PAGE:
(1895 - 1969)
Eshkol (born October 1895; died February 26, 1969) was born in the Ukrainian village of Oratovo
(near Kiev). He had a traditional Jewish upbringing and education
which continued when he entered a Hebrew high school in Vilna at the age of 16 and joined the Zionist group, "Tzeirei Tzion"
(Youth of Zion). In 1914, at the age of 19, he came to Palestine,
then still a part of the Ottoman Empire, where he worked as an
agricultural laborer and political activist.
Eshkol later worked in the Histadrut Labor Federation's Agricultural
Center. He participated in the establishment of "Mekorot,"
Israel's water utility, in 1937, and served as its chief executive
In 1940, he became a member of the Haganah, and in 1947 he organized
the recruiting drive for what became the Israel Defense Forces.
With the establishment of the State he became the first DirectorGeneral
of the Ministry of Defense, in effect the supplier of the material
which kept the Israeli army in the field. He also became the head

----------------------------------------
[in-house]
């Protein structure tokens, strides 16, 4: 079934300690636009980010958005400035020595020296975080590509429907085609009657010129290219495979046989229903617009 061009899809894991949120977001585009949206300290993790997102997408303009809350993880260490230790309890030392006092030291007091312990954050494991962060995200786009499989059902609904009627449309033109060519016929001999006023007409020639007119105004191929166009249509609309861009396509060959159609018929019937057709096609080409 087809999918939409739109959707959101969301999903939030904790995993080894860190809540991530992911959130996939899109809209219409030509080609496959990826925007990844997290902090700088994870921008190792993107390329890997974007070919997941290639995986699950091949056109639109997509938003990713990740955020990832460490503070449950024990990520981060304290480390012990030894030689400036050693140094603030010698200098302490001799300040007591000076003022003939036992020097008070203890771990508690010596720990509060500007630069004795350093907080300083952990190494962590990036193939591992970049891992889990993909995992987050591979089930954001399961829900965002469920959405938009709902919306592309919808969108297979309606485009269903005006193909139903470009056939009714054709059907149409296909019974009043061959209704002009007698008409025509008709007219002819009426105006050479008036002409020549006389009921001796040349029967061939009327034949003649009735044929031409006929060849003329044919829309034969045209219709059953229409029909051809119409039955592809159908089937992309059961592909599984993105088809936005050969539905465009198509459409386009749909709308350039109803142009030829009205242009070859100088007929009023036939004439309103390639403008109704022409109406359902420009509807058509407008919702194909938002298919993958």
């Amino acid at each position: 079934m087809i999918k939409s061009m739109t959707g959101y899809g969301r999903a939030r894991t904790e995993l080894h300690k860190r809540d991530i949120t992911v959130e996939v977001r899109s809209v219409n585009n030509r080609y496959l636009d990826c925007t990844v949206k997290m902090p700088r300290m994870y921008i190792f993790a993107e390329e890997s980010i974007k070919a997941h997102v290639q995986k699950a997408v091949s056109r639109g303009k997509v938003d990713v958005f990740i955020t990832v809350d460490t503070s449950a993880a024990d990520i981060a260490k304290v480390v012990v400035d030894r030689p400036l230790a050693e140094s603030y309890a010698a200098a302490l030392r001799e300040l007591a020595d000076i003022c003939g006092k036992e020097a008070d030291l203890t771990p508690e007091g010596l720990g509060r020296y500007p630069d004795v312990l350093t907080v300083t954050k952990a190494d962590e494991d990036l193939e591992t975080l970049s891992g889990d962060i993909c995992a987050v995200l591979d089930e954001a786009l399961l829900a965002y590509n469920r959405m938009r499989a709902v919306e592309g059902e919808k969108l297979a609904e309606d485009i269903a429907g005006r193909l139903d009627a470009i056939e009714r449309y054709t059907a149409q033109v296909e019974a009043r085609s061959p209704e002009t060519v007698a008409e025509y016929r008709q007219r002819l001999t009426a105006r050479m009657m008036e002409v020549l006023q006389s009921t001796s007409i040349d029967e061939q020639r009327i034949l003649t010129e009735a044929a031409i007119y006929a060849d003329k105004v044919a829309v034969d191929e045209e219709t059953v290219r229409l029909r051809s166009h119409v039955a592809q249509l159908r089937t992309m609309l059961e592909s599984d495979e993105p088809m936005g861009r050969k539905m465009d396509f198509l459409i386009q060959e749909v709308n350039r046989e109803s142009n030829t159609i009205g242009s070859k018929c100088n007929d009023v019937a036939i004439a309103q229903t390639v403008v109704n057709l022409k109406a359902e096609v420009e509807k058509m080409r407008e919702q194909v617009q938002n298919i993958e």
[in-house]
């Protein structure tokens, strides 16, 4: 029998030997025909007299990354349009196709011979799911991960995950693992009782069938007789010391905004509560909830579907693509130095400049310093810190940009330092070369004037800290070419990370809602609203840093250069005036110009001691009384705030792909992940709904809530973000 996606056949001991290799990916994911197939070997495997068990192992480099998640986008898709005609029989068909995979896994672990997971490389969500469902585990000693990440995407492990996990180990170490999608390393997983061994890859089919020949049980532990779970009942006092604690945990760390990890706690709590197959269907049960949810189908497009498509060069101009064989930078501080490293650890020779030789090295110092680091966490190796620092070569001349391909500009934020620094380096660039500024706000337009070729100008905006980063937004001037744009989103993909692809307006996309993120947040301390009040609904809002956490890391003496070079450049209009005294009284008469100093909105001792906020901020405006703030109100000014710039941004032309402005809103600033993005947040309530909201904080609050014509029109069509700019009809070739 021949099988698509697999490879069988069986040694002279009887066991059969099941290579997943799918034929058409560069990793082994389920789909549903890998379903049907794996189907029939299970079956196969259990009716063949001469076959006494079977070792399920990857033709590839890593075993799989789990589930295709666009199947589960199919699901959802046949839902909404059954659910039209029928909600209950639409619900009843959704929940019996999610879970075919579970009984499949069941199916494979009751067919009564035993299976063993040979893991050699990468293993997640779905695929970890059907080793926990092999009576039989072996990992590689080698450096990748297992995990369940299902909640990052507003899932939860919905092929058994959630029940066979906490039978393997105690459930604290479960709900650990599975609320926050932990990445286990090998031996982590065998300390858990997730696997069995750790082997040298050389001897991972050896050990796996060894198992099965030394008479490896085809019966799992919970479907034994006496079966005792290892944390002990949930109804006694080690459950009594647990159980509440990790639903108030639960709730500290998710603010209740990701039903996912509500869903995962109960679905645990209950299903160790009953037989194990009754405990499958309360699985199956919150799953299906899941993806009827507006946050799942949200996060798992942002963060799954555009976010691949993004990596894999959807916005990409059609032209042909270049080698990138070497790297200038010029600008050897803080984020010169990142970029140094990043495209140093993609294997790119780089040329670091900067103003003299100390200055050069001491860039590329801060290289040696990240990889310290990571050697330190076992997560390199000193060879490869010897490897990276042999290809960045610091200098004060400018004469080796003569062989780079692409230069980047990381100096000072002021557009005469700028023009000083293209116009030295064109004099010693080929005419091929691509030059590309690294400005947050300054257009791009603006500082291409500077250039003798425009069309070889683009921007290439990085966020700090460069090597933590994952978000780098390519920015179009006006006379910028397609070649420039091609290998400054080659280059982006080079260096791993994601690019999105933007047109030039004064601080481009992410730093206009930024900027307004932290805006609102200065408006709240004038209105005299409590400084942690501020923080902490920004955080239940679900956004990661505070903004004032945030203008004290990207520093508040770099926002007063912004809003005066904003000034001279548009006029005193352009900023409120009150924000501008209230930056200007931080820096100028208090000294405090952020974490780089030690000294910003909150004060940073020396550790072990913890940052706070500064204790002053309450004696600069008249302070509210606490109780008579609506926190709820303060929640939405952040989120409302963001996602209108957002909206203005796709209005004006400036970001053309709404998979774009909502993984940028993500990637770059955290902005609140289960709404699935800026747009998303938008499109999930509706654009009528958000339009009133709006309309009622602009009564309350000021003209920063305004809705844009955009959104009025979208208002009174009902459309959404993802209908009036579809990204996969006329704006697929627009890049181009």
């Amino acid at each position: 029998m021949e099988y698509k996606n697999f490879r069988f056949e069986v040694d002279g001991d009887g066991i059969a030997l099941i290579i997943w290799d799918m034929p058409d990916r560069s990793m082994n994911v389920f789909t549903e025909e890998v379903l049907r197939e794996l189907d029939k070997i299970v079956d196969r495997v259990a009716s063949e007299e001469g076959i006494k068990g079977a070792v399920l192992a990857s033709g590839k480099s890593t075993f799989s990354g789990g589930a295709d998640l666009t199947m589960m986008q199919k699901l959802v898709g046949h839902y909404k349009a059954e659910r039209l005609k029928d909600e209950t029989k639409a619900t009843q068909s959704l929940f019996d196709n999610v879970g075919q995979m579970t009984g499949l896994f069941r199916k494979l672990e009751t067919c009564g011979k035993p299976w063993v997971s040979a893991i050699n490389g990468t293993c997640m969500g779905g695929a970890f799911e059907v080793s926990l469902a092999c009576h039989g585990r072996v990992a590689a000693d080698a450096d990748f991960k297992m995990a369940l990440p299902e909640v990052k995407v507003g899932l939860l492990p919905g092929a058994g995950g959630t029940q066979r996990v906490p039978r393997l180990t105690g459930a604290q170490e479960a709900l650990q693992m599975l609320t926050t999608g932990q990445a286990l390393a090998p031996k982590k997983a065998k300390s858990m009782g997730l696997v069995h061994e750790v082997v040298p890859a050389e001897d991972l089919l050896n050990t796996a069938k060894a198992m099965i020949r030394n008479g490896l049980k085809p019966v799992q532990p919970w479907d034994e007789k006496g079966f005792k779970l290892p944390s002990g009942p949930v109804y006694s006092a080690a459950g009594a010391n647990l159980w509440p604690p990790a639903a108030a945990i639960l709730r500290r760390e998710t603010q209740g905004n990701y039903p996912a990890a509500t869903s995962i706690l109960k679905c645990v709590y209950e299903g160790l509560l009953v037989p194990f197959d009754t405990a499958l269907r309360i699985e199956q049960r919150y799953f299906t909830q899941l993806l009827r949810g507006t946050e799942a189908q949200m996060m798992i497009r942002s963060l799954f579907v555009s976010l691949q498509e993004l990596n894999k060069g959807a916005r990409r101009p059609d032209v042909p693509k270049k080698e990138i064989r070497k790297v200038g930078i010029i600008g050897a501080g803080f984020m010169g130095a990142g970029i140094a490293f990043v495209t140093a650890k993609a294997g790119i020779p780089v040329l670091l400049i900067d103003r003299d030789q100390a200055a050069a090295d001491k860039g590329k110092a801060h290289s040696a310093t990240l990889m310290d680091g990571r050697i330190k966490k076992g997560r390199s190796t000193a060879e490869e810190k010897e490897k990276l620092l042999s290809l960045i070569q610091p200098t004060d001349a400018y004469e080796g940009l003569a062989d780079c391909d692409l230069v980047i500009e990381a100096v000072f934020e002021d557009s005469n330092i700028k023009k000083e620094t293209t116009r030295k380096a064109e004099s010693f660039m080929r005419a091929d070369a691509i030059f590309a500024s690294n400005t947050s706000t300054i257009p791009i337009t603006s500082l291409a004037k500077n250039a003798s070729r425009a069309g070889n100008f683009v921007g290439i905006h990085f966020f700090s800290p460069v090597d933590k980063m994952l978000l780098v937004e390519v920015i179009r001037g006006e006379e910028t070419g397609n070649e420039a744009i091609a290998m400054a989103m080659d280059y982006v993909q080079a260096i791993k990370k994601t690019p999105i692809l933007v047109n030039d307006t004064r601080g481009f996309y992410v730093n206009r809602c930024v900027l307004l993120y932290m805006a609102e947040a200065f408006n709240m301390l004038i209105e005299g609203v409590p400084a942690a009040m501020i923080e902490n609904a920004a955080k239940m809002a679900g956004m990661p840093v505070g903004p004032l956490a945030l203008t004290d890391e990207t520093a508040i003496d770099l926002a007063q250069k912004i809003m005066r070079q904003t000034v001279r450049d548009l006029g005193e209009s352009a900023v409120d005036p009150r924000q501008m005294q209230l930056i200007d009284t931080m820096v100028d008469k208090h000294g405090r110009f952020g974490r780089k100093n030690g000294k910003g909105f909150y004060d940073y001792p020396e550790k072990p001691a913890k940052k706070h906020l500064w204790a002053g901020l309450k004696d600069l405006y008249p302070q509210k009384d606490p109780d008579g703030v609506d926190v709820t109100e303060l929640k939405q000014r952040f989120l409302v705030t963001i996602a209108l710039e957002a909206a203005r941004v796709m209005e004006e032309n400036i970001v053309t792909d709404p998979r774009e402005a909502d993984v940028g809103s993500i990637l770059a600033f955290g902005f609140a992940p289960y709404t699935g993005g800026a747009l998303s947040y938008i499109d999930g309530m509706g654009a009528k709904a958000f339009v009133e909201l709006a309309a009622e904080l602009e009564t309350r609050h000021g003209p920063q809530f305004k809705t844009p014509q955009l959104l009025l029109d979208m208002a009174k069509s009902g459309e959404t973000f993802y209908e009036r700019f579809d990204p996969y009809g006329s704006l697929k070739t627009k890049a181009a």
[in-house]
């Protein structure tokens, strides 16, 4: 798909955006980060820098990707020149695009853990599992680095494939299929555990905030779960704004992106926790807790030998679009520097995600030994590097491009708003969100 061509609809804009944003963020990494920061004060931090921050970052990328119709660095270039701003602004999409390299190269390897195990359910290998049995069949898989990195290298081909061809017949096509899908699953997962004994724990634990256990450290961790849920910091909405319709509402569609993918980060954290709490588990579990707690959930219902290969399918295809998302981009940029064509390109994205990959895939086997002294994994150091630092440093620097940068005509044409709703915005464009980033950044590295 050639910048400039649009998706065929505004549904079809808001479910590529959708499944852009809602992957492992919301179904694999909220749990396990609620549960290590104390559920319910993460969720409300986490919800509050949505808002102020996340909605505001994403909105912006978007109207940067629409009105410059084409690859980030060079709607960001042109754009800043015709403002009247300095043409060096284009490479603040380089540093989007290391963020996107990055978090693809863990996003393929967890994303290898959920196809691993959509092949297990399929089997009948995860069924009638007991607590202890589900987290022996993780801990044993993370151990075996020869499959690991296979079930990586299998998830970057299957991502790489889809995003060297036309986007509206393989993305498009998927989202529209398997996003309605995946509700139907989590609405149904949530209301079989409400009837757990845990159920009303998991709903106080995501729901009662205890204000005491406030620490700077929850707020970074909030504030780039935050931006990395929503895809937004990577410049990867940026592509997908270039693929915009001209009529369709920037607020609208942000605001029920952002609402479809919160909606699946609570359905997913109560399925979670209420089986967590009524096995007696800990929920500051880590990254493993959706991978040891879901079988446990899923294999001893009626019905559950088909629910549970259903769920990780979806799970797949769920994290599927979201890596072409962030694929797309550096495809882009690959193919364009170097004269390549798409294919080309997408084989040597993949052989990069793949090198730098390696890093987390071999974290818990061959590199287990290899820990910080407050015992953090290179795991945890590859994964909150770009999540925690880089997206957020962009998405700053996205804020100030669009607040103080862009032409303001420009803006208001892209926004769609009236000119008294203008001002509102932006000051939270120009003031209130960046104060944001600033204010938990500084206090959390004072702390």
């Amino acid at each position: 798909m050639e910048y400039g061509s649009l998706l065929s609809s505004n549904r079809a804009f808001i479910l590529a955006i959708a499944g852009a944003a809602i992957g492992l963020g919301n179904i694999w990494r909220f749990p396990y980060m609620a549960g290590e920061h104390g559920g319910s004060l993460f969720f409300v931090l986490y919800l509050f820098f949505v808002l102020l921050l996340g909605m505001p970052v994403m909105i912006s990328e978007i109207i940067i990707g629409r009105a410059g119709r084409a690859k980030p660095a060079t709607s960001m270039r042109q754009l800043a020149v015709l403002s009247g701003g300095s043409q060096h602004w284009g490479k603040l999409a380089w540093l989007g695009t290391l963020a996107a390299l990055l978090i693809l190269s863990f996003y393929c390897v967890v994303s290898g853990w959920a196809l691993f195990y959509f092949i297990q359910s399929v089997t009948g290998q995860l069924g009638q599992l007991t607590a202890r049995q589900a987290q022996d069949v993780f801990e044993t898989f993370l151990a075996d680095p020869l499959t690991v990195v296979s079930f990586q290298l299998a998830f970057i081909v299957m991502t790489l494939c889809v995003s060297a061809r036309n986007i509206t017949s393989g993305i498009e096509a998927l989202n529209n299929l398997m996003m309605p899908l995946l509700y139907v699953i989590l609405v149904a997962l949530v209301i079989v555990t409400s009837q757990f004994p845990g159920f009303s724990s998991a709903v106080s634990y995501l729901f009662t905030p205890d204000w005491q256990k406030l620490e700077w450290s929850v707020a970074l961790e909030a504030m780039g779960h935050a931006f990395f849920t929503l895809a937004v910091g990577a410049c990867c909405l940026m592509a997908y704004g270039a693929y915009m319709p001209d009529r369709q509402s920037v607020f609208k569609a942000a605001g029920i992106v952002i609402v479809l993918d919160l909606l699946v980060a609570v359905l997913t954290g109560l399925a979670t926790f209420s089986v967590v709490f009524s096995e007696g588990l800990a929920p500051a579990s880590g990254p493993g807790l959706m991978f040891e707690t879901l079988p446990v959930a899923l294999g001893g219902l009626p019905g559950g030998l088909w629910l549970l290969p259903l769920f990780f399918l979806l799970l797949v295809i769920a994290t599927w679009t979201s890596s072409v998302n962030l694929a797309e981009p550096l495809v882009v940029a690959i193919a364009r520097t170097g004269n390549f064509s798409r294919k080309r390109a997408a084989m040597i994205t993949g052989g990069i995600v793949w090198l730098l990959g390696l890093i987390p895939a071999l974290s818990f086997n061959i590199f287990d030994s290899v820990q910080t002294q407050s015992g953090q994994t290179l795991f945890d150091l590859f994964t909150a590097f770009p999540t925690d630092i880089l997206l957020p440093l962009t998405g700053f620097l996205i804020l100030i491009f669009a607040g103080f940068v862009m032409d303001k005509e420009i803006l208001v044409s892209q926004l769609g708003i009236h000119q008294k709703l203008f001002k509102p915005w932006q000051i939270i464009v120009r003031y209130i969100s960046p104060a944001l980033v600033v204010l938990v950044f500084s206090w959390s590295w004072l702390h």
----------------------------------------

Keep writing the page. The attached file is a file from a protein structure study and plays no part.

of the World Zionist Organization/Jewish Agency's Settlement Department
In 1951, Eshkol was appointed Minister of Agriculture and Development
and from 1952 until 1963 he served as Minister of Finance. He
remained Chairman of the WZO/JAFI Settlement Department until
1963. Eshkol is largely responsible for obtaining funds to develop
the country, absorb massive immigration waves and equip the army.
In June 1963, Eshkol assumed the post of Prime Minister. The high
point of his premiership was the Six Day War of June 1967. When
Egypt and Syria precipitated the crisis, Eshkol established a
Government of National Unity, relinquishing the Defense portfolio
to Moshe Dayan and bringing Menachem Begin of Herut into the Cabinet.
Eshkol found other sources of military supplies for the Israeli
armed forces, particularly in the United States, after France began its military boycott of the Jewish state before the 1967
war. The war itself was a vindication of his efforts at the Ministry
of Defense to provide the IDF with the best equipment available.
In just six days, Israel succeeded in liberating Judea and Samaria, the
Gaza Strip and the Golan Heights, reuniting Jerusalem, and capturing
the Sinai peninsula.
Eshkol died in office on February 26, 1969 of a heart attack. He was the first Israeli Prime Minister to die in office. In recognition of his service to the country, Eshkol National Park in Beersheba was named after him as well as the Ramat Eshkol neighborhood of Jerusalem. In 2005, he was voted the 86th-greatest Israeli of all time.